Having grown up in suburban South-East England, I’ve seen my share of trashy nights out drinking cut-price vodka in a park, which was probably bought by someone’s older brother or swiped from parent’s liquor cabinets after we all failed to get served.
That was what constituted a good night out for a 15 year old in Cambridgeshire, and indeed the rest of the UK. Heavy drinking has become a part of British culture, which is why we have some of the highest rates of binge drinking worldwide. But why is this the case? Why do Brits start drinking so much so early?
I believe it has something to do with the strict controls placed on pubs and corner shops in the UK: while these laws intend to prevent underage drinking, all they seem to do is drive the culture underground, making kids drink far more, considerably faster, and with substantially less supervision.
This dangerous culture of unsupervised underage drinking is often in the news, most recently with reports of a 16-Year-Old girl, who sadly died after drinking Frosty Jacks cider.
I myself remember drinking this same cider; it’s cheap, strong (one bottle is the equivalent of 22 shots of vodka), and easy to obtain and conceal.
In the UK, the drink has almost become synonymous with drunk teenagers.
Controversially, however, I don’t think that the issue lies in teenage drinking. It’s a natural part of growing up, and isn’t exclusive to the UK. The issue lies solely with the environments in which the drinking occurs.
Regulations in the UK, namely the Challenge 21/Challenge 25 schemes, which make it almost impossible for teenagers to receive service in pubs or shops.
While this may sound like a good thing, once again the road to hell has been paved with good intentions. While teenagers aren’t drinking in pubs anymore, where the barman is able to control the amount of alcohol they consume and able to deal with any emergencies, they are now drinking in privacy, away from police, where no one is around to teach them how to drink.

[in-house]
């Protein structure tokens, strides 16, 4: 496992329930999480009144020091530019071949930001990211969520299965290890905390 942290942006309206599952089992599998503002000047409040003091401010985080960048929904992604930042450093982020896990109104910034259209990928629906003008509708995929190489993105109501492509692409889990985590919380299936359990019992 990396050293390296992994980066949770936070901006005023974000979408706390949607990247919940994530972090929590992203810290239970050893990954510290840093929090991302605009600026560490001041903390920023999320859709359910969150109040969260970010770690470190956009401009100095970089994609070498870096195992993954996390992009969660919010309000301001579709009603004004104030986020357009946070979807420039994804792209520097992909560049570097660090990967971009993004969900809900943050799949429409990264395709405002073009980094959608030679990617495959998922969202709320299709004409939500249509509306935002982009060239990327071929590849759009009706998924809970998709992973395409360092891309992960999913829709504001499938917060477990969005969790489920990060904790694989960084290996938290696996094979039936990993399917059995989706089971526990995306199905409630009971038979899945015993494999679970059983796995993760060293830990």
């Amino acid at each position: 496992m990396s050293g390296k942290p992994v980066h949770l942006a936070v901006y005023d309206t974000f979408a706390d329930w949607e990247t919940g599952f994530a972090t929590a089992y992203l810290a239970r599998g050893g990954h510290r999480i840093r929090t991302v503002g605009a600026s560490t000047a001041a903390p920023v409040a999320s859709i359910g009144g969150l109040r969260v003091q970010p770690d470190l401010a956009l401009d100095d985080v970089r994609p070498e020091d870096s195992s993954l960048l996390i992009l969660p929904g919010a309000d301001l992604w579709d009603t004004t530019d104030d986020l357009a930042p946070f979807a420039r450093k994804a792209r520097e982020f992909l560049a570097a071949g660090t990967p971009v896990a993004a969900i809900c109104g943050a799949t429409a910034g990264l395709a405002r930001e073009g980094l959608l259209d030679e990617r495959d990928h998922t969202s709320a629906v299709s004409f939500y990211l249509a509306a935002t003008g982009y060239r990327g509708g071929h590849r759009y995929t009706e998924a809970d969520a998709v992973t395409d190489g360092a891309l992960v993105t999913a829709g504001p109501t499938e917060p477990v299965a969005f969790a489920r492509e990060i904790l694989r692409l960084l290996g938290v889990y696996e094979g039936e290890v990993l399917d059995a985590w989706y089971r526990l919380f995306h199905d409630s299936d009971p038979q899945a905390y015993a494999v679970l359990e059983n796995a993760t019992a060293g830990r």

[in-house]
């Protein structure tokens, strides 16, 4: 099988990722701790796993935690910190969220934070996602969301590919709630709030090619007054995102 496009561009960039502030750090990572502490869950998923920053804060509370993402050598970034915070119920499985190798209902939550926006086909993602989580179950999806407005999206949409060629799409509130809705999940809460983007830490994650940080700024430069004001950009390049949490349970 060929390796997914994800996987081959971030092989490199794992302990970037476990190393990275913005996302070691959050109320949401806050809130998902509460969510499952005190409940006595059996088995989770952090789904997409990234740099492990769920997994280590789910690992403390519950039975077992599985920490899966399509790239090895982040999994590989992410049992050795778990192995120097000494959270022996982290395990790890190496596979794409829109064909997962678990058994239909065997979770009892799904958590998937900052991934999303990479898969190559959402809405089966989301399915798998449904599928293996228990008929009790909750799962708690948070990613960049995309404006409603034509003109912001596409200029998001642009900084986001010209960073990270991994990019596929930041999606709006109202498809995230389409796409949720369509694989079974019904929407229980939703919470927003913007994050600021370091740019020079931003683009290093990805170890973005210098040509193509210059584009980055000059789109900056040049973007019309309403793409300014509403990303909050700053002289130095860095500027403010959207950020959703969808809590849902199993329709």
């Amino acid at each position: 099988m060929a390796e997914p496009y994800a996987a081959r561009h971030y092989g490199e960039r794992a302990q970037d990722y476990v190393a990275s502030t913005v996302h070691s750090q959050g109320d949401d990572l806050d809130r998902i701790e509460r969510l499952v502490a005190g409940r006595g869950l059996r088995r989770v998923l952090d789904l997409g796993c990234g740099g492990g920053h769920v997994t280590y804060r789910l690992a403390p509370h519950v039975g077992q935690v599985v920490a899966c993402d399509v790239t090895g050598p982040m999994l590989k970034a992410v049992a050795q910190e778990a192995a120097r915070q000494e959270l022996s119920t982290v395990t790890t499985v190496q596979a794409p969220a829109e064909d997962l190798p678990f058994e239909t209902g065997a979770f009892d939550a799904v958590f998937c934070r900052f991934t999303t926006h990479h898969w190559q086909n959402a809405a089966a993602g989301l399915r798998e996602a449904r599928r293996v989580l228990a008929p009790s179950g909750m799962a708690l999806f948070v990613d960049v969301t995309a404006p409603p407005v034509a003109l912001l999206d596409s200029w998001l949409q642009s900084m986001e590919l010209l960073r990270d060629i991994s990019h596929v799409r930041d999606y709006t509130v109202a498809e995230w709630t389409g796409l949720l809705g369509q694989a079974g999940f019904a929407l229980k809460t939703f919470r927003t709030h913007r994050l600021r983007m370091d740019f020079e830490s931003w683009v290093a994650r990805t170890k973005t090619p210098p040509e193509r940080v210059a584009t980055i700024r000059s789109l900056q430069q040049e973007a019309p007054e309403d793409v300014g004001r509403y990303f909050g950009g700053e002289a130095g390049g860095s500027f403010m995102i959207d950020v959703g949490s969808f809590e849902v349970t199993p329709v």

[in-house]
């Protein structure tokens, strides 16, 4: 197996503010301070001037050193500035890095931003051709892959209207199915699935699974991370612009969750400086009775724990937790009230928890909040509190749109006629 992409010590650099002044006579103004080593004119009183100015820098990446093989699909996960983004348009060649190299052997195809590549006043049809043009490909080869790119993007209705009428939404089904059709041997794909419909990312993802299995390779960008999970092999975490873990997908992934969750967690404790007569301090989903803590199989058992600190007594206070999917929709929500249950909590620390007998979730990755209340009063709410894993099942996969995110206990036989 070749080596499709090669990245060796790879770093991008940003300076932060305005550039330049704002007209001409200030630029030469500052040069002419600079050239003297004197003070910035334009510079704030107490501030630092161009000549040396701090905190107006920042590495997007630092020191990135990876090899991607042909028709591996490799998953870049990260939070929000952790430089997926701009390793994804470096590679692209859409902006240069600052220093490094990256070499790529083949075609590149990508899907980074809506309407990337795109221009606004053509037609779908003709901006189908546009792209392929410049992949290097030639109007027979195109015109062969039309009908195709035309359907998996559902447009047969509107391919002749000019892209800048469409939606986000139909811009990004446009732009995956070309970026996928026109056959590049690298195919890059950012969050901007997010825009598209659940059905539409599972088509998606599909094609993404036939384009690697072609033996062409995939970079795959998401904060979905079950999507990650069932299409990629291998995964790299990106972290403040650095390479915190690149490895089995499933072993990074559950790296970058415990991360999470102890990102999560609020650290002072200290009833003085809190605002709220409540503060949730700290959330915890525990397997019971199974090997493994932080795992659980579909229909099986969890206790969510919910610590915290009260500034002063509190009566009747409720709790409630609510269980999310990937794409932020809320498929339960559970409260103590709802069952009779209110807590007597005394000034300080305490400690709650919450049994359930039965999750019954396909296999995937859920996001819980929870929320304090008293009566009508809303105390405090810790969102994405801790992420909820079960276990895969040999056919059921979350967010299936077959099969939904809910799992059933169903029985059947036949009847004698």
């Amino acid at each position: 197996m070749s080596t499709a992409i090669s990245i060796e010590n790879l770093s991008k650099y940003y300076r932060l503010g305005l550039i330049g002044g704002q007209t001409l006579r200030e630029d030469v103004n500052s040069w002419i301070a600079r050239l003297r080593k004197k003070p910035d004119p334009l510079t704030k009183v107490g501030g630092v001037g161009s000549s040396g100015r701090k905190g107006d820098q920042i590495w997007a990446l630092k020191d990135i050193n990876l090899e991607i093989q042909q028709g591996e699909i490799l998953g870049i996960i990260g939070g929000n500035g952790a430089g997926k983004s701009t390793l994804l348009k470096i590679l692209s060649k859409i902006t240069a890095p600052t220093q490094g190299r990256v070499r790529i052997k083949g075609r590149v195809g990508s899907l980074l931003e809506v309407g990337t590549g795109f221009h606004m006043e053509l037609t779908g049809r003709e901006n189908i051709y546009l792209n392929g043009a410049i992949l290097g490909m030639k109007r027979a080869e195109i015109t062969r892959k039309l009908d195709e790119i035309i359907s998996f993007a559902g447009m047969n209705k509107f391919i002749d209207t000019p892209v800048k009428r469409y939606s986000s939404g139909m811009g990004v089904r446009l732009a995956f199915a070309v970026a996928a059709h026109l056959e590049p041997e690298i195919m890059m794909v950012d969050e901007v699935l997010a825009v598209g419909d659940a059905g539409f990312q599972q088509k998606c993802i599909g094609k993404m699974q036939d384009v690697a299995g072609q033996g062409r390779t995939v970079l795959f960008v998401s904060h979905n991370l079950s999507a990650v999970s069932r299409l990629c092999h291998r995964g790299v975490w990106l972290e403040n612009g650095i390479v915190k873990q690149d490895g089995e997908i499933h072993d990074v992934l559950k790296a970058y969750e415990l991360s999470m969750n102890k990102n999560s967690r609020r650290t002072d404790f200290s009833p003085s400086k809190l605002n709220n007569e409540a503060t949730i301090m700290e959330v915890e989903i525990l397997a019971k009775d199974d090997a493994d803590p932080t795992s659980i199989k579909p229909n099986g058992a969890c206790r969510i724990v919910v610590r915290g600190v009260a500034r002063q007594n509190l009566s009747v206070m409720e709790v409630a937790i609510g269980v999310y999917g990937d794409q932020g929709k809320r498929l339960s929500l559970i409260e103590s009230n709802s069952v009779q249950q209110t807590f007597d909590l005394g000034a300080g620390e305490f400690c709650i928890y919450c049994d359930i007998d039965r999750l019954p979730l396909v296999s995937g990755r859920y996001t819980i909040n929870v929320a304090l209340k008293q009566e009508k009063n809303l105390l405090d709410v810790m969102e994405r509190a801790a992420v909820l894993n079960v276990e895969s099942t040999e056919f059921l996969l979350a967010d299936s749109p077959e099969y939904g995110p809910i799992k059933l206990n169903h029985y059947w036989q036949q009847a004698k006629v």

Instead of drinking a couple of pints in a nice safe pub, they’re necking shots of vodka and huge three-liter bottles of cheap cider in parks, fields, and underpasses.
Once again, the failure of prohibition and the nanny state has been highlighted. In a country where 16 is old enough to get married and join the army, teenagers are forced to drink in privacy, away from the watchful eye of the pub landlord.
While attempts to reduce underage drinking may be noble at heart, all they’ve done is driven it underground (as happens in most cases of prohibition). That’s why, between 2011/2012 and 2013/2014, 13,725 under-18’s admitted to hospital with alcohol related problems.
So, what is the solution to the issue of underage drinking? Easy. Let them get on with it. Let bartenders control the amount of booze they drink. Let teenagers experience their first drink in a comfy pub, not in wet field somewhere. Just like death and theft taxes, teenage drinking is inevitable.
We can’t continue with this ‘Do as we say, not as we do’ approach to drinking. Let teenagers learn how to drink responsibly.
This laissez-faire approach is something that used to be understood by our continental neighbours, but unfortunately they too have gone the way of the statist. France, for example, saw only modest increases in teenage drinking rates in the years leading up to 2009, when it implemented stricter measures. As expected, teenagers began drinking and smoking far, far more following these measures than they did before.
Perhaps it’s time we learned from the French mistake and went back to the mindset of ‘the good old days’, when teenagers could walk into their local pub and, if the landlord was in a good mood, they could enjoy one or two drinks before being shown the door.
This culture of trust between establishment and customer is something I feel Britain greatly needs to get back to. It’s better to have the teenagers down the local public house than on the streets, and many business owners know this. If we remove the restrictions placed on pubs, we can help stop this dangerous underground drinking culture.
Pubs across the UK should be calling time on the nanny state and taking control of their businesses and communities.
This piece was originally published on SpeakFreely.today
Picture: Creative Commons spDuchamp